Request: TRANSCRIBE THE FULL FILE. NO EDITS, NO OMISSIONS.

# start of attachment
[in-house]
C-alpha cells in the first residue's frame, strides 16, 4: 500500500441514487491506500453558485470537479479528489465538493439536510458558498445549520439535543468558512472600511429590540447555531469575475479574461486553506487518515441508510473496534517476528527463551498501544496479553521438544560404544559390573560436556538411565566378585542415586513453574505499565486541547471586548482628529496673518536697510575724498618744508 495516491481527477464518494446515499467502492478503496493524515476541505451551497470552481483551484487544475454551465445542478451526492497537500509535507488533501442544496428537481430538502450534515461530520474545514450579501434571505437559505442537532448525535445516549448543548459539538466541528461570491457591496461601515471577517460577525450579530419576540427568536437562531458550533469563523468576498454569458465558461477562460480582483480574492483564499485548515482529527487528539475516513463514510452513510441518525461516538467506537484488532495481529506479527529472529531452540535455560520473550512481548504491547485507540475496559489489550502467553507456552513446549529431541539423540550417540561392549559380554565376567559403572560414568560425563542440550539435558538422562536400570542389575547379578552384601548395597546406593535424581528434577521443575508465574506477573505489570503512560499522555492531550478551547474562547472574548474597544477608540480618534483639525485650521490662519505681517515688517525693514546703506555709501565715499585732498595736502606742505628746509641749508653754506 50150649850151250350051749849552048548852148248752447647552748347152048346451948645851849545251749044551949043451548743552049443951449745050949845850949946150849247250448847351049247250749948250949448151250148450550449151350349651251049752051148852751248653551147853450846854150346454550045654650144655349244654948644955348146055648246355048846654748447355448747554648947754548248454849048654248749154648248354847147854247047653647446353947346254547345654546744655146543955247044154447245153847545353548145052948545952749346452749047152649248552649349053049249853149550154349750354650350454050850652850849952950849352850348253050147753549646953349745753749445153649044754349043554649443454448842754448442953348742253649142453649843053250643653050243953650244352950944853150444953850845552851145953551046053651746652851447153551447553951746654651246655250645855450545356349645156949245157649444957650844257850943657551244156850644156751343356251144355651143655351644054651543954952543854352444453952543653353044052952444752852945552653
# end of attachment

[in-house]
C-alpha cells in the first residue's frame, strides 16, 4: 500500500441514487491506500453558485470537479479528489465538493439536510458558498445549520439535543468558512472600511429590540447555531469575475479574461486553506487518515441508510473496534517476528527463551498501544496479553521438544560404544559390573560436556538411565566378585542415586513453574505499565486541547471586548482628529496673518536697510575724498618744508 495516491481527477464518494446515499467502492478503496493524515476541505451551497470552481483551484487544475454551465445542478451526492497537500509535507488533501442544496428537481430538502450534515461530520474545514450579501434571505437559505442537532448525535445516549448543548459539538466541528461570491457591496461601515471577517460577525450579530419576540427568536437562531458550533469563523468576498454569458465558461477562460480582483480574492483564499485548515482529527487528539475516513463514510452513510441518525461516538467506537484488532495481529506479527529472529531452540535455560520473550512481548504491547485507540475496559489489550502467553507456552513446549529431541539423540550417540561392549559380554565376567559403572560414568560425563542440550539435558538422562536400570542389575547379578552384601548395597546406593535424581528434577521443575508465574506477573505489570503512560499522555492531550478551547474562547472574548474597544477608540480618534483639525485650521490662519505681517515688517525693514546703506555709501565715499585732498595736502606742505628746509641749508653754506 50150649850151250350051749849552048548852148248752447647552748347152048346451948645851849545251749044551949043451548743552049443951449745050949845850949946150849247250448847351049247250749948250949448151250148450550449151350349651251049752051148852751248653551147853450846854150346454550045654650144655349244654948644955348146055648246355048846654748447355448747554648947754548248454849048654248749154648248354847147854247047653647446353947346254547345654546744655146543955247044154447245153847545353548145052948545952749346452749047152649248552649349053049249853149550154349750354650350454050850652850849952950849352850348253050147753549646953349745753749445153649044754349043554649443454448842754448442953348742253649142453649843053250643653050243953650244352950944853150444953850845552851145953551046053651746652851447153551447553951746654651246655250645855450545356349645156949245157649444957650844257850943657551244156850644156751343356251144355651143655351644054651543954952543854352444453952543653353044052952444752852945552653